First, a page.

I seriously doubt that this is a concept that has not been spoken of before, but I have never talked about it here, so it is new in one way at least.
When Islam and women in Islam are discussed in Western classrooms, or at dinner tables, or even in foreign policy discussions, what are the first things that are mentioned?
Usually, its one of two things: Hijab(often mistakenly called Burqa and generally falsely conflated with Saudi or Iranian forced dress codes) and "honor" killings. Both are pointed out as examples of exotic otherness and supposed Muslim/Arab (another false conflation, but I digress) savagery in comparison with supposed Western "liberal" attitudes towards women, gender "equality" and moral superiority. "Well, WE don't treat OUR women like THAT." Generally, much nodding of heads back patting and ego fellating ensues.
This attitude amuses me (and by "amuses me," I mean it makes me want to repeatedly bash my head into a wall) because of one underlying flaw in the rush to promote ourselves as superior whiteness/Westerness, namely that Western women are treated very similarly, the only difference being the exact way that sexism is expressed. The underlying attitudes, about a woman's place, her function, what she should look like, her responsibility for participating in the public sphere, and her punishment for violating the patriarchal demands placed upon her, are almost exactly the same and differ mainly in degree of severity. The only other major difference is the form of support that our judicial systems grant these actions. Again, the rationalizations are eerily similar, and the only difference in support is whether it is tacit, or open. Even in the law, the only differences become a matter of degree.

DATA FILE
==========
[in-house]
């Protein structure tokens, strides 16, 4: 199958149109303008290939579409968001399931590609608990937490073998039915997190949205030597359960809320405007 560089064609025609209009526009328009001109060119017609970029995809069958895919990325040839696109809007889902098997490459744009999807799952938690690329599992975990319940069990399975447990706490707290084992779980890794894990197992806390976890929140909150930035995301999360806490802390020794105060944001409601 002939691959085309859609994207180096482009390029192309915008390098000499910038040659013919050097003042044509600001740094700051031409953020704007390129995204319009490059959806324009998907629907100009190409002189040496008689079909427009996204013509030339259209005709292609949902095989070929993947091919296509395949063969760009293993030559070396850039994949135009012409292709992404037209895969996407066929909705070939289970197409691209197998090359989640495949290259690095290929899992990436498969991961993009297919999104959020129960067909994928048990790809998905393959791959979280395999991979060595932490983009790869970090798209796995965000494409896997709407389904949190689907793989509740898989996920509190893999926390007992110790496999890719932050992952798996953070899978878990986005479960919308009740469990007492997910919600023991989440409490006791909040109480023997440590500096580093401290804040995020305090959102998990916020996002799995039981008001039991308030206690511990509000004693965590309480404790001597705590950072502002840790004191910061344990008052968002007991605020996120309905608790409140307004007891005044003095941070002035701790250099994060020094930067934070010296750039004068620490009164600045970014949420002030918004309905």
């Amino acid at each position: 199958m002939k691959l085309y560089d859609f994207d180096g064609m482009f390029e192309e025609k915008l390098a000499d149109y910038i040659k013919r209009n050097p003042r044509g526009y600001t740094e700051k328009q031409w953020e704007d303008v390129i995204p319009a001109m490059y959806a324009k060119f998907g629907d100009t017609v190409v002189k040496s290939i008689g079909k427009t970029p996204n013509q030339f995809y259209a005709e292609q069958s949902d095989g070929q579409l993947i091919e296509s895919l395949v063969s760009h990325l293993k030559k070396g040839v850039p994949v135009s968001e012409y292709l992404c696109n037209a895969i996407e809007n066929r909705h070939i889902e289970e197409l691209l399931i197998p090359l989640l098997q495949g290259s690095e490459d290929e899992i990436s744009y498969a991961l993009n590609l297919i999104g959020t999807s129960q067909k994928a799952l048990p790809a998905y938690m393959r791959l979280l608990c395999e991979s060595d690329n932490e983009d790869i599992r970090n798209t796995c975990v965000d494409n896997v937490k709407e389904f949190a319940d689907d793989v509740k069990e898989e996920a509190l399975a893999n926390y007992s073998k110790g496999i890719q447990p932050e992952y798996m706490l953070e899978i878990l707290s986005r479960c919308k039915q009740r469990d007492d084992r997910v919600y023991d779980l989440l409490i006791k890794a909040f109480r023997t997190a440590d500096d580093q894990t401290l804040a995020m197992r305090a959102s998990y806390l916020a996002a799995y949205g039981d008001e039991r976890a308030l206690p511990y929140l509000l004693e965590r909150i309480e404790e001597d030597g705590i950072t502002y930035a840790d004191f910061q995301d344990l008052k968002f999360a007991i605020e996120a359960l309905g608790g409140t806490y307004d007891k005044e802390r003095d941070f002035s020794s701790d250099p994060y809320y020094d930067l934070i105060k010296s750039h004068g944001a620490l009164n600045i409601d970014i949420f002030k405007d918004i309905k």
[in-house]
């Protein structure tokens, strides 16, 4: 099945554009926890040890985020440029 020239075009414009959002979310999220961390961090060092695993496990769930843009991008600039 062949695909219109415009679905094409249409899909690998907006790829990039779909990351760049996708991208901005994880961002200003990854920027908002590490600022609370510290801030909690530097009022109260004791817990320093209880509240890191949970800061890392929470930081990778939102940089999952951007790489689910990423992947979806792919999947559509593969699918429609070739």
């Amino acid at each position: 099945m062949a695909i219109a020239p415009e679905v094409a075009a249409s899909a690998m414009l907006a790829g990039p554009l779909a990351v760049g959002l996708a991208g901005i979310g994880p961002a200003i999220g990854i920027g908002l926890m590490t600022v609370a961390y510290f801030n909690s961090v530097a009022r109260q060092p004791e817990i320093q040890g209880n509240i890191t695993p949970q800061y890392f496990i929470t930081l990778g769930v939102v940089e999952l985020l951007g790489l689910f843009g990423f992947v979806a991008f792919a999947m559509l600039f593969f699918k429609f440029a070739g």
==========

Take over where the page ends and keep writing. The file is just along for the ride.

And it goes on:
So, I decided that I had too much to say (no surprise there) about all of these subjects, so I would start a series. At this moment, its only this introductory post and two subsequent posts, but I'm flexible. I will be drawing from a variety of sources, including blogs like Muslimah Media Watch, news sites, feminist theory, and my own observations in both the Middle East and the US. My intention is to make clear that when it comes to sexism and treatment of women, no one has the moral high ground. This can end up opening into an on going series if the information is available.
So, be on the lookout for my first post, probably sometime next week.